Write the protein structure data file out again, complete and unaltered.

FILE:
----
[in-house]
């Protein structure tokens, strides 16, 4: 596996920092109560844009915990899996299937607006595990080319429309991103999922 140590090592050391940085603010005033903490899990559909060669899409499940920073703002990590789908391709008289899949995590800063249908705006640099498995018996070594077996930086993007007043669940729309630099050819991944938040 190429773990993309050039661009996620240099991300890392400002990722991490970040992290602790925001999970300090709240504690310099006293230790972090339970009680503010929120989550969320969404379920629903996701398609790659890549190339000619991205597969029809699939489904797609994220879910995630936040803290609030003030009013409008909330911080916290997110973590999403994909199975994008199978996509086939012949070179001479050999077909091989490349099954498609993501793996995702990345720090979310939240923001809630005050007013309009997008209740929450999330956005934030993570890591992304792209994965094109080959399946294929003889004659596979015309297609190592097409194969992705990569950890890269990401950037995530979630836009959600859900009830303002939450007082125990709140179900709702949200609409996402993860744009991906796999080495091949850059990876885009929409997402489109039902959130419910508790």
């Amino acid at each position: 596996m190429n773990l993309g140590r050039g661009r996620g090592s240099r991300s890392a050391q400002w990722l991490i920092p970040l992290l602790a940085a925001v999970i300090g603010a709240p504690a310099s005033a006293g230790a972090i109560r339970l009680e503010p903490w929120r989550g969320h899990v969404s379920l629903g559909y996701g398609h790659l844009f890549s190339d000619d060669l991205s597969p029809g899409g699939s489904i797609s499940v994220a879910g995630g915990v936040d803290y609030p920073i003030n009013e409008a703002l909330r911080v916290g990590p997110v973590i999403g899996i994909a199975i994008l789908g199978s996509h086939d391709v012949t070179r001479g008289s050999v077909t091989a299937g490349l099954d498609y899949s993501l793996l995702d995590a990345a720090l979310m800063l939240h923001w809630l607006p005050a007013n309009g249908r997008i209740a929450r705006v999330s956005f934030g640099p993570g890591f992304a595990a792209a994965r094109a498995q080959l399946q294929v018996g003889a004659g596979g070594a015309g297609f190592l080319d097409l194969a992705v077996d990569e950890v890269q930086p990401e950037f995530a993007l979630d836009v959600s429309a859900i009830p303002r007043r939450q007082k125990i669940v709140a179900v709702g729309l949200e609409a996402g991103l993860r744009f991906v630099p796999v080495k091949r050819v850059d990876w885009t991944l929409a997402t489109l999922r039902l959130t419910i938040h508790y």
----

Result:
[in-house]
């Protein structure tokens, strides 16, 4: 596996920092109560844009915990899996299937607006595990080319429309991103999922 140590090592050391940085603010005033903490899990559909060669899409499940920073703002990590789908391709008289899949995590800063249908705006640099498995018996070594077996930086993007007043669940729309630099050819991944938040 190429773990993309050039661009996620240099991300890392400002990722991490970040992290602790925001999970300090709240504690310099006293230790972090339970009680503010929120989550969320969404379920629903996701398609790659890549190339000619991205597969029809699939489904797609994220879910995630936040803290609030003030009013409008909330911080916290997110973590999403994909199975994008199978996509086939012949070179001479050999077909091989490349099954498609993501793996995702990345720090979310939240923001809630005050007013309009997008209740929450999330956005934030993570890591992304792209994965094109080959399946294929003889004659596979015309297609190592097409194969992705990569950890890269990401950037995530979630836009959600859900009830303002939450007082125990709140179900709702949200609409996402993860744009991906796999080495091949850059990876885009929409997402489109039902959130419910508790």
């Amino acid at each position: 596996m190429n773990l993309g140590r050039g661009r996620g090592s240099r991300s890392a050391q400002w990722l991490i920092p970040l992290l602790a940085a925001v999970i300090g603010a709240p504690a310099s005033a006293g230790a972090i109560r339970l009680e503010p903490w929120r989550g969320h899990v969404s379920l629903g559909y996701g398609h790659l844009f890549s190339d000619d060669l991205s597969p029809g899409g699939s489904i797609s499940v994220a879910g995630g915990v936040d803290y609030p920073i003030n009013e409008a703002l909330r911080v916290g990590p997110v973590i999403g899996i994909a199975i994008l789908g199978s996509h086939d391709v012949t070179r001479g008289s050999v077909t091989a299937g490349l099954d498609y899949s993501l793996l995702d995590a990345a720090l979310m800063l939240h923001w809630l607006p005050a007013n309009g249908r997008i209740a929450r705006v999330s956005f934030g640099p993570g890591f992304a595990a792209a994965r094109a498995q080959l399946q294929v018996g003889a004659g596979g070594a015309g297609f190592l080319d097409l194969a992705v077996d990569e950890v890269q930086p990401e950037f995530a993007l979630d836009v959600s429309a859900i009830p303002r007043r939450q007082k125990i669940v709140a179900v709702g729309l949200e609409a996402g991103l993860r744009f991906v630099p796999v080495k091949r050819v850059d990876w885009t991944l929409a997402t489109l999922r039902l959130t419910i938040h508790y």